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How to Apply for a Patent to Protect Your Idea

Applying for a Patent is something that you can do yourself but it is important to get the details right. There are some important steps that you must take to be successful. This is a summary of the main points but you should always take professional advice from a CIPA recognised Patent Attorney if you are not sure what to do. Join our free Enterprise Service if you would like more advice.

The key steps are:
  1. First decide that a Patent is the protection that you really need. There are other forms of protection that may be more suitable and easier to get. Our page on protecting ideas explains more. Always keep your idea secret by using Confidentiality Agreements. You can get one from the Enterprise Service.

  2. Do a Patent Search to make sure that the idea has not already been patented. Do not assume that your idea is unique. It could be nearly two years before you get a definite answer from the Patent Office and if you go ahead without finding out you could be wasting a lot of time and money. We can carry out a thorough worldwide search for you as part of our Discovery Service.

  3. Complete the application forms from the Patent Office. They need to include a description of your idea, labelled drawings, the claims that you are making about your invention and a summary of the idea called the abstract. If your patent is granted then it will run from the date of your application. This is known as the Priority Date. If someone submits the same idea after you, their patent may not be granted. You may need professional help from a Patent Attorney to write the claims for your idea, especially if your idea is complex.

  4. Whilst you are waiting for your application to be processed continue to research the market and if necessary talk to potential manufacturers under a Confidentiality Agreement. You may need to modify your application or even submit a new one depending on what you find.
    The Patent Process

     -  The process of getting a patent has the eight main steps described on this page.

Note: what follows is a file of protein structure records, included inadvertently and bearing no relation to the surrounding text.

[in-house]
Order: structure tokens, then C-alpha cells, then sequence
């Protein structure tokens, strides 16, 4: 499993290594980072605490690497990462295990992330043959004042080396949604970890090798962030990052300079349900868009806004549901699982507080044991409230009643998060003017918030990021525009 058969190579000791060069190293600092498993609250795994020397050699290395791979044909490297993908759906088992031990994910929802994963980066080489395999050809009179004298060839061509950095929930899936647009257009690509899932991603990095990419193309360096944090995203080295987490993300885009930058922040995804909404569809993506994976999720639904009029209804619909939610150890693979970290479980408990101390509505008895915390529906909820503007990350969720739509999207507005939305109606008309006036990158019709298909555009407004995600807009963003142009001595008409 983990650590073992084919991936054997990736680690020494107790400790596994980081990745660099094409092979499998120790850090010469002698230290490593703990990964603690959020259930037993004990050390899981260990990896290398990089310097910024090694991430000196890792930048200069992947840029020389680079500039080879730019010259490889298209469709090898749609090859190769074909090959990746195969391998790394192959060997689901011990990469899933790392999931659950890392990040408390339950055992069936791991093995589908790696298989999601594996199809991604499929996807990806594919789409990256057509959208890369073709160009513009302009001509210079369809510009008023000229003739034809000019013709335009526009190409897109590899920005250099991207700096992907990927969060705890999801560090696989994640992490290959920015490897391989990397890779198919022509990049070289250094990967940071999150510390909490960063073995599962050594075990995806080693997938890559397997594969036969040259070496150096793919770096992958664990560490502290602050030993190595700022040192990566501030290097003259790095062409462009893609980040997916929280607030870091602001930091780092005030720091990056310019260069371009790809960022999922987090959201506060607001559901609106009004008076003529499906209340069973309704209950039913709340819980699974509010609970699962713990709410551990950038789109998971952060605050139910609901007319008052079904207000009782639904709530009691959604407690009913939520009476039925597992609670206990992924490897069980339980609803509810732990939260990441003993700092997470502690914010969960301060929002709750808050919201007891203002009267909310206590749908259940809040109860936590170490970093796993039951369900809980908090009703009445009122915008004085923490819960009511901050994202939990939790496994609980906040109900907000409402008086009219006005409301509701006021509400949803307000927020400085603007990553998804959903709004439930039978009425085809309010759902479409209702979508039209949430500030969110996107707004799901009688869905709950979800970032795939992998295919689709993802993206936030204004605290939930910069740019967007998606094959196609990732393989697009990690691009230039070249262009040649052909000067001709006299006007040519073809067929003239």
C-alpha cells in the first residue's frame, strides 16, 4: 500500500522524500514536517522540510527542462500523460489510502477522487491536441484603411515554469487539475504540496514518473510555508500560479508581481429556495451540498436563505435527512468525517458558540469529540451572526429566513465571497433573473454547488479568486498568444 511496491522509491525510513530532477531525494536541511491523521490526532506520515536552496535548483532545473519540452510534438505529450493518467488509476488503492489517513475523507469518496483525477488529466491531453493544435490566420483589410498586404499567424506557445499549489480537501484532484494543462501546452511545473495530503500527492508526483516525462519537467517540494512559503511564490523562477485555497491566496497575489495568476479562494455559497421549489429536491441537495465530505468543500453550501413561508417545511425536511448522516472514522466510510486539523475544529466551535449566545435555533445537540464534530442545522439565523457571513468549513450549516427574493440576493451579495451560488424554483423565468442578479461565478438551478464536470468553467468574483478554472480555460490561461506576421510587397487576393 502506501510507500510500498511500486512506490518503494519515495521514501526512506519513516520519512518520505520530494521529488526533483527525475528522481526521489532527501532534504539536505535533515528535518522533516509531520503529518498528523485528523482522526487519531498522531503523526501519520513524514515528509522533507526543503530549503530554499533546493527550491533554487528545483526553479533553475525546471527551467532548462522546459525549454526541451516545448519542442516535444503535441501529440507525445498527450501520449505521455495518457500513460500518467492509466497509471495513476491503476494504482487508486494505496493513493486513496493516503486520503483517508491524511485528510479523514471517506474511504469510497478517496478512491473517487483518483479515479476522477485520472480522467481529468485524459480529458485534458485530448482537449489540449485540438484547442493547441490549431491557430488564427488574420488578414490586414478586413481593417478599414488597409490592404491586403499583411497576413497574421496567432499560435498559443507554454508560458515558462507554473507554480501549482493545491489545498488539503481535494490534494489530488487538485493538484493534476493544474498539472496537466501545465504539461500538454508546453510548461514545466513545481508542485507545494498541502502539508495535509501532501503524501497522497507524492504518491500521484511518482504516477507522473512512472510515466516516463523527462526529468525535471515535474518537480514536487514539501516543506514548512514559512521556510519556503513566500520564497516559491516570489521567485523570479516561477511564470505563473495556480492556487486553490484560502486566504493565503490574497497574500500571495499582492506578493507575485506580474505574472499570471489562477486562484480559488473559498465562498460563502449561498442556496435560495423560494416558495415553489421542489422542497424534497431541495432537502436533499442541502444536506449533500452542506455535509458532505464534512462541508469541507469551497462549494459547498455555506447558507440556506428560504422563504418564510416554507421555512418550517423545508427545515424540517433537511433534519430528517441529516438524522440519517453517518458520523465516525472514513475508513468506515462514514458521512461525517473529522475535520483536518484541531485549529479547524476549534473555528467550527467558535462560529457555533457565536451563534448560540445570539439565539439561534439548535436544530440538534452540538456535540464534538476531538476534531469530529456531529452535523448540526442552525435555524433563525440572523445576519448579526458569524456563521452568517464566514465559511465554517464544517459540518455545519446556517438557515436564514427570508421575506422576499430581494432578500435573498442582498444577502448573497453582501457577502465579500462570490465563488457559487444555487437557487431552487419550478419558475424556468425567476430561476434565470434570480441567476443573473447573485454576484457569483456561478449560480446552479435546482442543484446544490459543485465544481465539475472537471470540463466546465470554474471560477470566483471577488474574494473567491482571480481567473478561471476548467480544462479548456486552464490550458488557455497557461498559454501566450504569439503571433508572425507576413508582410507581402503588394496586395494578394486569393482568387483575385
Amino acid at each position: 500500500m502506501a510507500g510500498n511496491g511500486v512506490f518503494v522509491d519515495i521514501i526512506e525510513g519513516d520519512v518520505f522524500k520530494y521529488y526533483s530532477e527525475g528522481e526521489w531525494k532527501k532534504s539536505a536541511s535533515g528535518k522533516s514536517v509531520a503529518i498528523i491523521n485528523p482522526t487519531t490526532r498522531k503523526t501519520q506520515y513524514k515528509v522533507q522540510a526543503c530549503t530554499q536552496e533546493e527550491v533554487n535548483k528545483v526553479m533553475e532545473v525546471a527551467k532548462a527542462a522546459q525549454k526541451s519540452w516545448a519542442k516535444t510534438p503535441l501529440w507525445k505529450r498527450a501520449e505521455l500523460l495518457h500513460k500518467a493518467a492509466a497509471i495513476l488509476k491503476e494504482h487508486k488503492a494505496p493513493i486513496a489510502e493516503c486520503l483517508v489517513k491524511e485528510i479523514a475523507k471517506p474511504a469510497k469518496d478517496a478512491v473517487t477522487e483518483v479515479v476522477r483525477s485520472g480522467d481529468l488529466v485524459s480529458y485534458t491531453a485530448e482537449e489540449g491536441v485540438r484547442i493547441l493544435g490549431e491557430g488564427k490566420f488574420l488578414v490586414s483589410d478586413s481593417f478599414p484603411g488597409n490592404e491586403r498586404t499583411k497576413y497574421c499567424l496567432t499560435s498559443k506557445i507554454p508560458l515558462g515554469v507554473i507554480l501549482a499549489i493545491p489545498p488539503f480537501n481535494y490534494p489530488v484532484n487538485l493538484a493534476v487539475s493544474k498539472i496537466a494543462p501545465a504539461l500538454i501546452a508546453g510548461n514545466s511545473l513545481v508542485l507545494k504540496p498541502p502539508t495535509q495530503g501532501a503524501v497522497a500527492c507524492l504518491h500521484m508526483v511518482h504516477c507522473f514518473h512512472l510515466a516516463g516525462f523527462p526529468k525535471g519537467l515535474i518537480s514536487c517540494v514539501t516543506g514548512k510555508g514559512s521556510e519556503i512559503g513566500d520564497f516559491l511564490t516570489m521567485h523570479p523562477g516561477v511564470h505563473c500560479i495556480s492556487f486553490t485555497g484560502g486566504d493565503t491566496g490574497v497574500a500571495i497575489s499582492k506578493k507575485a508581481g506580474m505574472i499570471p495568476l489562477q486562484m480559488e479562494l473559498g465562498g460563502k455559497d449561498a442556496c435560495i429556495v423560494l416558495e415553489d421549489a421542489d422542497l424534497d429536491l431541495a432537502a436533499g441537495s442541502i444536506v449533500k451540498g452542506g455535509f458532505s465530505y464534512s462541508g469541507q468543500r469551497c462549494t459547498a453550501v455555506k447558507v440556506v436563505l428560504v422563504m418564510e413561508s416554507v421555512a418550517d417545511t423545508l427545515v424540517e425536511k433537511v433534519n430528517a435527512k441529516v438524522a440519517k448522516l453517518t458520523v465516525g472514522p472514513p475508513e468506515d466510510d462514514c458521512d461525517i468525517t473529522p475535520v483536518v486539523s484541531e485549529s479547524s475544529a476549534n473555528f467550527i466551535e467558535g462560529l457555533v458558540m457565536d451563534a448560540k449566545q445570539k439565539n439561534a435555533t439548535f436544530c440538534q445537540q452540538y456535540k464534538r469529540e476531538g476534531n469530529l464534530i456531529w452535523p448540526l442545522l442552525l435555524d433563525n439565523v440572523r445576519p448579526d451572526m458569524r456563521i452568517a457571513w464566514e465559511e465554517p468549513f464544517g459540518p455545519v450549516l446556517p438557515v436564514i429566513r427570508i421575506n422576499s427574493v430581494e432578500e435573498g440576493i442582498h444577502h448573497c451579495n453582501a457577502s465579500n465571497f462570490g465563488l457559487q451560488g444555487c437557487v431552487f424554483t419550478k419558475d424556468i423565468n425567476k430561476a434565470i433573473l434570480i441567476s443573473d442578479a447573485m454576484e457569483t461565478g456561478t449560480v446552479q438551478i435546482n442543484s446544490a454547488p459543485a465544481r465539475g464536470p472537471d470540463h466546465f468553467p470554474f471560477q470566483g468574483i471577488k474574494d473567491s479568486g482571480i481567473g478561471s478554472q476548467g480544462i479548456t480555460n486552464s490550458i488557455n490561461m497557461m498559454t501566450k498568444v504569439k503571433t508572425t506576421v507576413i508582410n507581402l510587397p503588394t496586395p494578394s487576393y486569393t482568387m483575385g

-  Until the Patent is granted you can describe your idea as 'Patent Pending'.

    -  When your patent is granted it will run from the date that you applied.

    -  A Patent gives you an exclusive right to sell products based on the idea.

    -  There is a deferred charge of £75 for making a Patent Application in the UK

    -  The total cost of a granted patent in fees to the Patent Office is £310 if you make the application online.
The Eight Steps to Getting a Patent
  1. patent applicationPrepare a Patent Application. It contains a Description of the Idea, Drawings, a set of legal Claims and an Abstract that is a brief summary of the idea. There are rules and guidelines about how to do this and the rest of the process on the Patent Office web site. If you want to see a typical patent application from one of our companies click the picture.

  2. Send your completed application to the Patent Office (Intellectual Property Office or IPO) together with form F1 'Request for Grant of Patent'  which you can get from the Patent Office via our Patent Office Guides page.
  3. The Patent Office will acknowledge receipt of your form and confirm the 'filing date' of your application. You will also be sent an invoice for the application fee of £60 but you do not need to pay this unless you proceed. If you pay it later the fee will be £75. Nothing will happen to your application until you complete the next steps which you must do within approximately twelve months or the application will automatically lapse.

  4. Complete form 9a together with the Application Fee of £60 and a Search Fee of £150 and send it to the Patent Office within 12 months of your filing date.

  5. The Patent Office will examine all your documents and if they are correctly completed they will conduct a 'Preliminary Search' and send you the results within four months. This search will tell you amongst other things whether they consider your idea to be a new idea.

  6. The Patent Office will publish your application within 18 months of your initial application unless you withdraw it. When it is published it goes into the Public Domain and from then the idea cannot be patented by anyone else but it does not mean that your patent will be granted. If you are considering changing your patent or improving it then you must withdraw your application before it is published.

  7. Within six months of publication complete Form 10 and send it to the Patent Office requesting a 'Substantive Examination' with a fee of £100

  8. If your idea meets all the requirements for a patent the Patent Office will confirm it and send you a Certificate.

    Join our free Enterprise Service if you would like help with this process.

    Click here to get the Patent Office Application Forms